Monday, August 17, 2009

The Dang Dunit

Take this situation: you’re settling in your most comfortable reading spot (for me, this is my bed with fluffy cat at my side), you open a new mystery book. The pages are crisp, making you feel like you are the first to discover this story. Happy joy.

Okay, so you begin reading. The writing is nice. The main character intriguing. Then there’s the mystery—it’s introduced quickly, which you like. You’re digging this book, even though you’re only on page one.

You flip the page to number two. The mystery unfolds, aaaaand… you figure out the dunit. You pause. You pet the cat. Dammit, you think. I know the dunit.

You hesitate. Maybe you got it wrong. Maybe the dunit you think dunit, didn’t do it at all. Maybe this writer is so clever, she tricked you into thinking you’ve figured out the dunit, but really someone else dunit. An Ellery Queen twist. It’s possible. Your cat looks up at you, wondering why you stopped reading.

Okay. So do you continue reading?

You hesitate once more. Get up and find a beverage (hot chocolate seems appropriate for this particular drama). Get back in your favorite reading spot, where your cat now looks cranky, since you messed up his nap.

You pick up the book. Read page two once more. No, no doubt. You know whodunit, and even why. You’re pretty sure now, because this particular plot is not exactly original.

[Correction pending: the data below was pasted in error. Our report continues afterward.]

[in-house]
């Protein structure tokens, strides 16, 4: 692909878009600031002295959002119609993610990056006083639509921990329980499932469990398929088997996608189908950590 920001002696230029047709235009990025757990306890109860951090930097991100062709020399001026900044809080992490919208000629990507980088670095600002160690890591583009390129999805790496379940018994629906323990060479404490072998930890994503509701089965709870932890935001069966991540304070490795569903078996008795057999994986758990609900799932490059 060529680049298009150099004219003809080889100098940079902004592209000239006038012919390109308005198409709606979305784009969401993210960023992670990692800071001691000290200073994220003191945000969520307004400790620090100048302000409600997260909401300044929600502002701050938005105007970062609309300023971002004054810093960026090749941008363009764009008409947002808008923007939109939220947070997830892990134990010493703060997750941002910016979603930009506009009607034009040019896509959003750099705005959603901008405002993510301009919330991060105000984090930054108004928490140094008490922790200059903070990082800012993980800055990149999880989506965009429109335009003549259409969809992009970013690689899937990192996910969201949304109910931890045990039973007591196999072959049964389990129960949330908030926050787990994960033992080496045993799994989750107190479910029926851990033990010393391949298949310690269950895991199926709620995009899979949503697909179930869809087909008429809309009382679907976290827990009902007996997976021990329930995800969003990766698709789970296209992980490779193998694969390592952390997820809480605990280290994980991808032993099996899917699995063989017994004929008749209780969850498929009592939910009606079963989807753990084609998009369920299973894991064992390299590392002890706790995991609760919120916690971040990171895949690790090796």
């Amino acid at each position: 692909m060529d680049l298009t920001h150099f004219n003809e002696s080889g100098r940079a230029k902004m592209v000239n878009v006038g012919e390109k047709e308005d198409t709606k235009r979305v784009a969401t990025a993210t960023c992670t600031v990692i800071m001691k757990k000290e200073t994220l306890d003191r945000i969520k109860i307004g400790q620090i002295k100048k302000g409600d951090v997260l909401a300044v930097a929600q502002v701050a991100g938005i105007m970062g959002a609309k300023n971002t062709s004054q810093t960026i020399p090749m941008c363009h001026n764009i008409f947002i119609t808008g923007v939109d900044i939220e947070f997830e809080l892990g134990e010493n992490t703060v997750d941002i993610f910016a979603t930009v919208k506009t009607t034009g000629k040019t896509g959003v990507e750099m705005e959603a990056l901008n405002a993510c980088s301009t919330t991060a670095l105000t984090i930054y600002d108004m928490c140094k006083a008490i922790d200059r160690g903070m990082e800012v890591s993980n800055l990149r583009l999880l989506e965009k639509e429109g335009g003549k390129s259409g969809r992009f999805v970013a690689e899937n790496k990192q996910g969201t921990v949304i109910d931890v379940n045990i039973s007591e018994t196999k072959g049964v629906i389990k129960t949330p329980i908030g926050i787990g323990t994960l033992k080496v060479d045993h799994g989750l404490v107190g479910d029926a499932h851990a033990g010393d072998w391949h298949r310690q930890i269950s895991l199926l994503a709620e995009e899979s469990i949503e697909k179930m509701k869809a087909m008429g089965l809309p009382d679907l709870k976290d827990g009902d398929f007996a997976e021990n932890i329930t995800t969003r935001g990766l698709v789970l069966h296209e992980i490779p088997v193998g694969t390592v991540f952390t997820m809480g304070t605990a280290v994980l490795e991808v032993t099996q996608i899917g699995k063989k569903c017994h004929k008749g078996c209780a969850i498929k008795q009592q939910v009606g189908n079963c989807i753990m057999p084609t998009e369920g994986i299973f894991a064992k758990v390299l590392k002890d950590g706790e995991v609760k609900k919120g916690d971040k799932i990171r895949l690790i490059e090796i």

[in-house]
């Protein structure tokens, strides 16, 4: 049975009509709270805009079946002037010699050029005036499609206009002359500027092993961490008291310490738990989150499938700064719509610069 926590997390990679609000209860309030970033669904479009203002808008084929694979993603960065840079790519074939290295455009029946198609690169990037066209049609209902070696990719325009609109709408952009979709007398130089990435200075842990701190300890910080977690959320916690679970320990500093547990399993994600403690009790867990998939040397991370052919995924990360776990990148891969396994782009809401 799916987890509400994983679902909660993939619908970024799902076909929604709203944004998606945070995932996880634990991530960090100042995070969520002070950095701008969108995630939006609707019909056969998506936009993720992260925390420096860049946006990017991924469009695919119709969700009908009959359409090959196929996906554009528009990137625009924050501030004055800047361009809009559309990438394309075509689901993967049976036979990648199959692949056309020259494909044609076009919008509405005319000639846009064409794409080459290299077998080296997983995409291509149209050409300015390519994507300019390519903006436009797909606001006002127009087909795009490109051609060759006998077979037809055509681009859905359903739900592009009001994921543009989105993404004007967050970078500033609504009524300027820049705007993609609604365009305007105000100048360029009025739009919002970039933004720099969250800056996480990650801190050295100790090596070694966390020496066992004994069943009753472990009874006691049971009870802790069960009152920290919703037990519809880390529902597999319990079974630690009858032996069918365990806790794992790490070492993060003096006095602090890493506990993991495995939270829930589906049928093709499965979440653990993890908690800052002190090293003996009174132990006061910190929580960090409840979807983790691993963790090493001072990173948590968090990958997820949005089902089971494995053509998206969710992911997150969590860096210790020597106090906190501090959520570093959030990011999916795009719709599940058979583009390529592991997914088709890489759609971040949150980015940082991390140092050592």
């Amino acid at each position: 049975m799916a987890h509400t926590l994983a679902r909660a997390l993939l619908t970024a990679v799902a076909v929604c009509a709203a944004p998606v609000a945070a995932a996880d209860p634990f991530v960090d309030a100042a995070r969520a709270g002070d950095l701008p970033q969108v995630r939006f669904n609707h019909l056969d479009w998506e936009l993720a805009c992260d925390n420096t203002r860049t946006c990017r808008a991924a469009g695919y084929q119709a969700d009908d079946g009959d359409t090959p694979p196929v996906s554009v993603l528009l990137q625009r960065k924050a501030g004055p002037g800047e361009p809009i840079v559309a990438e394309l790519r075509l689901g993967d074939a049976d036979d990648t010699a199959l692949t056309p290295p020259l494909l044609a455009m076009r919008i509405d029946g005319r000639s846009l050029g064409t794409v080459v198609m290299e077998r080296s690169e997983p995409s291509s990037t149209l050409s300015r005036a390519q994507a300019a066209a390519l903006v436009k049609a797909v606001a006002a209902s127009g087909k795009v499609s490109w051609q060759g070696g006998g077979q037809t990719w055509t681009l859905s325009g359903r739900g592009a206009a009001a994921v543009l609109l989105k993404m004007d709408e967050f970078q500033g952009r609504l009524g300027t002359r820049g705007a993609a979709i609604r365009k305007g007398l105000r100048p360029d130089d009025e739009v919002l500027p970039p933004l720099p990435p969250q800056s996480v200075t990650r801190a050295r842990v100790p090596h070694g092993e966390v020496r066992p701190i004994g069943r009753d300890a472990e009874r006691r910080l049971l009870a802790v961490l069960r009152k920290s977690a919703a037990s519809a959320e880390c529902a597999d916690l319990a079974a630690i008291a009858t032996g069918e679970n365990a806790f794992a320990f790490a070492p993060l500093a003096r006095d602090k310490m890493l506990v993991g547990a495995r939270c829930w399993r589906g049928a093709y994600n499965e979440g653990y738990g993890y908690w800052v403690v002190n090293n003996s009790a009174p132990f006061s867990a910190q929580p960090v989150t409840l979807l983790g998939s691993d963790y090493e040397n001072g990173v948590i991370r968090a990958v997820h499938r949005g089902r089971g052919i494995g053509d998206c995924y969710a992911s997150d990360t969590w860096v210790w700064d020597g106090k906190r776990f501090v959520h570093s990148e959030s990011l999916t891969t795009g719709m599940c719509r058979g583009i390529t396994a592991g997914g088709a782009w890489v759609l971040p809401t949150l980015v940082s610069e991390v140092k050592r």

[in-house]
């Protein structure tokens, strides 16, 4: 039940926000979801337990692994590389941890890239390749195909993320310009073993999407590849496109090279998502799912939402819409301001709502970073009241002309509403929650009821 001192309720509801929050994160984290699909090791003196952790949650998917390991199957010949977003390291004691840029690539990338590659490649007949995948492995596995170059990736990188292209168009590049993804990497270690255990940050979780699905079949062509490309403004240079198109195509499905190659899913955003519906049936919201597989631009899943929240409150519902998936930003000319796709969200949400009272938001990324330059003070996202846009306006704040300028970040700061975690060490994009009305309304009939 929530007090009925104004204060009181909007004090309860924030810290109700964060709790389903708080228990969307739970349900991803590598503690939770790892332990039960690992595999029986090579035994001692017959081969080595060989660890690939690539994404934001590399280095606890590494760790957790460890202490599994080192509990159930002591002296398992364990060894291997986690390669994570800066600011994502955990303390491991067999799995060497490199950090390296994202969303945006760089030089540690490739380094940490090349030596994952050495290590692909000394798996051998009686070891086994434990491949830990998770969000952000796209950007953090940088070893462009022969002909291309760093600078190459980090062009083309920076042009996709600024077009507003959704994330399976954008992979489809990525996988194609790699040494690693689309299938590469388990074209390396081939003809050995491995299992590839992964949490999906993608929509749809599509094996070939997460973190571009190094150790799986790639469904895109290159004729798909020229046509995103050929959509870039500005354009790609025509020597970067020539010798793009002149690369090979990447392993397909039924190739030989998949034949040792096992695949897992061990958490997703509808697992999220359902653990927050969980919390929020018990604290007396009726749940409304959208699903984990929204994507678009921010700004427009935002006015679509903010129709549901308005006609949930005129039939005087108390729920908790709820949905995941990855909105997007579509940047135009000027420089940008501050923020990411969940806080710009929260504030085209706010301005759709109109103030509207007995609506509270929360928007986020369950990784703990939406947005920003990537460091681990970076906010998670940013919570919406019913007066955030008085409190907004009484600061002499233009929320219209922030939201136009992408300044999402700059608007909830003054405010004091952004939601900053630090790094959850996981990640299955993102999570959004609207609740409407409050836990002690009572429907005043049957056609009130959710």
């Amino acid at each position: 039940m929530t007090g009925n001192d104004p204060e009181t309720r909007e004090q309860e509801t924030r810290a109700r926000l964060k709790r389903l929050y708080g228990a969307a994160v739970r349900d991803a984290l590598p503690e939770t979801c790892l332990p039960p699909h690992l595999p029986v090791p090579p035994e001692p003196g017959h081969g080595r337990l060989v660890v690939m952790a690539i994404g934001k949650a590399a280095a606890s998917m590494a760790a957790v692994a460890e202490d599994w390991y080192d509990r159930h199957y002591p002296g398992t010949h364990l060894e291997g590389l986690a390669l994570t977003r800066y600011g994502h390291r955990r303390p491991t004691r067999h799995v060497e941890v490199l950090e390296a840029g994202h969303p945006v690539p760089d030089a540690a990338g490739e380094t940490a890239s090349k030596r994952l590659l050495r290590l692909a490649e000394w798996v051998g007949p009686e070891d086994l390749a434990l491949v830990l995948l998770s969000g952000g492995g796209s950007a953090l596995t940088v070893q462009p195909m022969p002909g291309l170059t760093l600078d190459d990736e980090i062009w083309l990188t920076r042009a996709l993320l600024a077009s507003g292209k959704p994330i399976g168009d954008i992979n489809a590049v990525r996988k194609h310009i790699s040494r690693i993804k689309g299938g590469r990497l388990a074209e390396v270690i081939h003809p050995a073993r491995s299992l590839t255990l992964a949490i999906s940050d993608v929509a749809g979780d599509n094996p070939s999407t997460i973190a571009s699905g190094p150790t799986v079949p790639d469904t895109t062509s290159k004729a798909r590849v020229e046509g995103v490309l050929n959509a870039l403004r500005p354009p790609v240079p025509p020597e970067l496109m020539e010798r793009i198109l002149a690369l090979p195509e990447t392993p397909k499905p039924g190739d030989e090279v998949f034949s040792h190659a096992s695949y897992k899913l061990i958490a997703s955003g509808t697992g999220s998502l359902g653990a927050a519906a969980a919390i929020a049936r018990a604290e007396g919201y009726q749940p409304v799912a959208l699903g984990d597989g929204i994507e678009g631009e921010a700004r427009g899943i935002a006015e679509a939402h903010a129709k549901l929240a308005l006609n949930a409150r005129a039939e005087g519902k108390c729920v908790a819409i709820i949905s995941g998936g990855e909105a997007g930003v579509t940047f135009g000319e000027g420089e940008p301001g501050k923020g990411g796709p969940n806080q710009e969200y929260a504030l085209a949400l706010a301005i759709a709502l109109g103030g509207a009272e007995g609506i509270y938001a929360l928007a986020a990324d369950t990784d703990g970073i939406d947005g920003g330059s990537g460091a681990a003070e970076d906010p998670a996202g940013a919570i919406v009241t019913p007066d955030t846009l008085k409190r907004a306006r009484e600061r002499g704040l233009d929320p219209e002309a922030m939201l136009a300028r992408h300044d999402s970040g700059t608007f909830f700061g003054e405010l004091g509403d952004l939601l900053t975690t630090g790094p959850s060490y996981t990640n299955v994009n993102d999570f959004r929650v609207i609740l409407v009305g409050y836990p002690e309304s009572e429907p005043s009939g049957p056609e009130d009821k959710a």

You finish your beverage. Then you commit the ultimate reader crime: you flip to the back. You feel a little guilty, but only a little. After all, there’s no point reading 250 pages if you already know where it’s going. Your to-read pile resembles the tower of Pisa after all, so time’s a-wastin’.

On page 230-something, right where you guessed the solution to this not-so-original plot would be, there it is. The dunit, who you guessed dunit, and even the why.

And that was how I sort of read Edgar nominee Torn to Pieces by Margot McDonnell. Sorry, Ms. McDonnell. Your writing is beautiful, for what it’s worth.


  1. Ooh, hate it when that happens. And it seems to happen more frequently for me in cozies. Which I love, but . . .

    In cozies, however, you're usually a bit more into the story before the mystery shows up. But in the case of the last two I read--by the same author, btw--that just gave me more time to know not only the dunit but the doit.

    I guess the good news is that you can get to that next book on the pile now.

  2. That's why I don't like whodunnits too much. Too much rides on that one fact. What I prefer are mysteries about character and place. I guessed what had happened in STARVATION LAKE recently about midway through, but because the rest of it was so strong, and I like the character so much, the setting, the cast, the writing, it didn't much bother me. But in a whodunnit, it's a killer.